12. Therefore will I be unto Ephraim as a moth, and to the house of Judah as rottenness.
12. Et ego tanquam tinea ipsi Ephraim, et tanquam putredo (vel, caries; quanquam alii vertunt, Teredinem, qui est etiam vermiculus, qui nascitur in lignis) domui Jehudah.
God now denounces punishment in common on the two kingdoms; but he speaks not as before, he says not that his fury would be like a deluge, to overwhelm and drown the people. What then? He compares himself to little worms which gnaw wood and consume cloths; or he compares himself to rottenness; for, as we have said, the second word is to be so taken, as rqv, rekob, is properly rottenness, and is derived from rqv, rekab, to rot;| it is then rottenness or putrescence. But as I have said, some would render it, |a grub;| and there is a probable reason for this, because he first mentioned moth; and these two, moth and grub , would be more suitable to each other, than moth and rottenness. However, the meaning of the Prophet is by no means obscure, and that is, that the Lord would by a slow corrosion consume both the people; that though he would not by one onset destroy them, yet they would pine away until they became wholly rotten. This is the meaning.
But we must observe why the Prophet used this metaphor. It was, that the Israelites and the Jews might understand, that though the Lord would in some measure withhold his hand from resting heavily upon them, and that though he would spare them, yet they would not be safe, because they would by little and little feel a slow decay, that would consume them. And the Lord meant in this way to turn the people to repentance; but he effected nothing: for such was their hardness, that they felt not this slow decay; as those who are stupid are not moved, except they feel a most grievous pain; they think that they are doing well, and they struggle against their own disease: many such we see. Hence the Prophet here reminds them, that though the Lord should not openly fulminate against the Israelites and the Jews, they yet in vain flattered themselves, because the Lord would be to them a moth and a worm; that is, that however gradually he might consume them, they would yet be greatly deceived, if they did not perceive that they had to do with him.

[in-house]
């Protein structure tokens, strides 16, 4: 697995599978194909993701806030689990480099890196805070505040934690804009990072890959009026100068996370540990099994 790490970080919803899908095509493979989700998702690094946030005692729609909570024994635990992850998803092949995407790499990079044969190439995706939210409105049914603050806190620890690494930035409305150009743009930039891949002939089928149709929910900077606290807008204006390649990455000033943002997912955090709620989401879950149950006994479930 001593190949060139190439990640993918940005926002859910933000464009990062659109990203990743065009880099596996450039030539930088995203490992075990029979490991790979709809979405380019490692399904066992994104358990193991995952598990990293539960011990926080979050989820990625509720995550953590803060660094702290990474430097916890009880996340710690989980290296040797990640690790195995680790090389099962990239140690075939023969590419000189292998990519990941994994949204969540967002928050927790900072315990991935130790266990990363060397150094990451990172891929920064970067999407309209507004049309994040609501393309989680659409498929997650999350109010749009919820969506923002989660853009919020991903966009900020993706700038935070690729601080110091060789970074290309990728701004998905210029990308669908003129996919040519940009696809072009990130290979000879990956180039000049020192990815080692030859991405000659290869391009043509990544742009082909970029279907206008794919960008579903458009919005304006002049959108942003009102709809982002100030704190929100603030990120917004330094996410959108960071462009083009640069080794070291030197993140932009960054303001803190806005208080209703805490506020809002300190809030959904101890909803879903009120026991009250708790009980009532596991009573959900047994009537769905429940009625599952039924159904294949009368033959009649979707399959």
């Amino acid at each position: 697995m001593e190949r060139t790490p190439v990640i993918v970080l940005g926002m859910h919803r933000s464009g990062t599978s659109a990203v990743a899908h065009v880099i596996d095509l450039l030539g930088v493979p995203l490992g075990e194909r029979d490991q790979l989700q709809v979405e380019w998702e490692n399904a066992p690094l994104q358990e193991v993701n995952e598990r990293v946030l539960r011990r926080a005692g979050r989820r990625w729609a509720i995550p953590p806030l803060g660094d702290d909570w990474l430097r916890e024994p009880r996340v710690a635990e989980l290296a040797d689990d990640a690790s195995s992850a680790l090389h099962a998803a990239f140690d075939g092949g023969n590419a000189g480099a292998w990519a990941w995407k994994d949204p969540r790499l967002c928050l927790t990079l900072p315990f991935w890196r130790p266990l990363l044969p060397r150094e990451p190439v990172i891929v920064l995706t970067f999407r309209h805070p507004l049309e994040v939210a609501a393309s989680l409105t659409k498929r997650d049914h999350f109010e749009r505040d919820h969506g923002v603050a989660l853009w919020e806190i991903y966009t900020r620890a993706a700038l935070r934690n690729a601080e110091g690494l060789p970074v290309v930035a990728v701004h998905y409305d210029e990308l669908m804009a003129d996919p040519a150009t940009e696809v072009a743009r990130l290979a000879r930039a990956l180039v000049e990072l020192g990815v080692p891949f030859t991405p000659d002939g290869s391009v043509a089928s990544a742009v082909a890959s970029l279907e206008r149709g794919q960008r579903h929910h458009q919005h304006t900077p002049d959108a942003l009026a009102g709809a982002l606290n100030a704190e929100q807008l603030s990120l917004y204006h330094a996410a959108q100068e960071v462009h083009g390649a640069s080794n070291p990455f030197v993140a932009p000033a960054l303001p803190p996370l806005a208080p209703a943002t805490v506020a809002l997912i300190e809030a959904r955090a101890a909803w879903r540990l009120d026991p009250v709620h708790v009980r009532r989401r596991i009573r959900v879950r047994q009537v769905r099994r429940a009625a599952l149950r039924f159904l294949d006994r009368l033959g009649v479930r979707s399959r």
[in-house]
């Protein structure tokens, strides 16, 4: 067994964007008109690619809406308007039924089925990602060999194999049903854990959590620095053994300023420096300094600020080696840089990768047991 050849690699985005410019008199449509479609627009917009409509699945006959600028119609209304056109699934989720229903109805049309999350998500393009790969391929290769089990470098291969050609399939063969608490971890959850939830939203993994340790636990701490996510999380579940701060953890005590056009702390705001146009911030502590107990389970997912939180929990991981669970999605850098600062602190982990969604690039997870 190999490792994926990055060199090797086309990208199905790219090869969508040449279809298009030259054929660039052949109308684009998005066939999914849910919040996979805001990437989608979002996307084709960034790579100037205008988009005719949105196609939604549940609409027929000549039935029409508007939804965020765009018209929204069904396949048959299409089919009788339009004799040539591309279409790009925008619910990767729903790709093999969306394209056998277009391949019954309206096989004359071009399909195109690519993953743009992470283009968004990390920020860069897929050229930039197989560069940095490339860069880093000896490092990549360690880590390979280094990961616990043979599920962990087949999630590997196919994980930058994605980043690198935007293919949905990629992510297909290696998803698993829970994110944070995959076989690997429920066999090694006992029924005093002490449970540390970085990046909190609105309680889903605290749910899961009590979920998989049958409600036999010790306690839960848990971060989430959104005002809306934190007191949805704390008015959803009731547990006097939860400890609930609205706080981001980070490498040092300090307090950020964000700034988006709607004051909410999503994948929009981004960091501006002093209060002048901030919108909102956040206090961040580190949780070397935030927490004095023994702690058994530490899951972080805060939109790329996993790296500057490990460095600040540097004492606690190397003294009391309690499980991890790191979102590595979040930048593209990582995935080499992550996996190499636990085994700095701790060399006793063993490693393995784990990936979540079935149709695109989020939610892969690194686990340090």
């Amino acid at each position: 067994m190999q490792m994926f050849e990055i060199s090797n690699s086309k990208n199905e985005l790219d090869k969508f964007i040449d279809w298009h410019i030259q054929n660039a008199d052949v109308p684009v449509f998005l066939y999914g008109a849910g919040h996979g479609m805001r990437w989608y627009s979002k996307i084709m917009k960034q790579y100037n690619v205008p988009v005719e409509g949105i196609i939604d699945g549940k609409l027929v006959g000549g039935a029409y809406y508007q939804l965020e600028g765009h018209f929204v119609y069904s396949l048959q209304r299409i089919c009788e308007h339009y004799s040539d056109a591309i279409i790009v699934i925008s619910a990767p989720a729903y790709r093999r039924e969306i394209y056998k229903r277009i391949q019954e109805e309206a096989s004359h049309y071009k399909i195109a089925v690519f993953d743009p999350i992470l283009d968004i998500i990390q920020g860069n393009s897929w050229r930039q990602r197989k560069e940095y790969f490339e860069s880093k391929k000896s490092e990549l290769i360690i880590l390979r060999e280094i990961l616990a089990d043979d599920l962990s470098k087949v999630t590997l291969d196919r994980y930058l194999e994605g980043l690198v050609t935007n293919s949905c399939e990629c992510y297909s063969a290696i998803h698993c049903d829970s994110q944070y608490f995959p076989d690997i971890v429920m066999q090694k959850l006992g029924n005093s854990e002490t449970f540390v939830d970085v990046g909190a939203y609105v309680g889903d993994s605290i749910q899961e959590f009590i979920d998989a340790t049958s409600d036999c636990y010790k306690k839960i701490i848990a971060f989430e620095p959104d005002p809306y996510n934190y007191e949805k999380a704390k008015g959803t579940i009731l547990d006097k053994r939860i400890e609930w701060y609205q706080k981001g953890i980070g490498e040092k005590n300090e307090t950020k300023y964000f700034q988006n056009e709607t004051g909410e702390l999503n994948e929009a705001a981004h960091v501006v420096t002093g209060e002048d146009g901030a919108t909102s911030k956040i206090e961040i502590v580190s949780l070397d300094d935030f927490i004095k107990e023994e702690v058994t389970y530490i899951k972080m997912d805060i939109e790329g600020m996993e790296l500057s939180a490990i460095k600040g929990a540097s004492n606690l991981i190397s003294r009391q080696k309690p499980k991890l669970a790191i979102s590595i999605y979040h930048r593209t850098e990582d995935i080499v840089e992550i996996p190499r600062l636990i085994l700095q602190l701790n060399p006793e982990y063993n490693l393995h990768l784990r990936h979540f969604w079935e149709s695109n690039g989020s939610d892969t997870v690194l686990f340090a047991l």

The chief instruction is, that God does not always punish men in the same way; for he deals with them differently, either to promote their salvation, or to render them in this way more inexcusable. Hence God sometimes pours forth his severity, and at another time he slowly chastises us. But whatever may be the way, we are reminded that we ought not to sleep, whenever the Lord awakens us; nor should we wait until he appears as a lion or a bear, until he devours us, until he rages against us in dreadful fury. We are then reminded that there is no reason why we should wait for this; but that when God consumes us by degrees, it ought instantly to occur to us, that though the moth and the worm are but very small insects, hardly seen by the eyes, yet a hard and firm tree is consumed by these little worms, or by its own cariousness; and that cloths are consumed with putridity, when once the moth enters into them; we see valuable furniture perishing. Since it is so, there is no reason for men to be secure when God shows any sign of his wrath, though he pours not forth his horrible vengeance, but is as a hidden putrefaction. We now perceive what Hosea means in this verse. It now follows --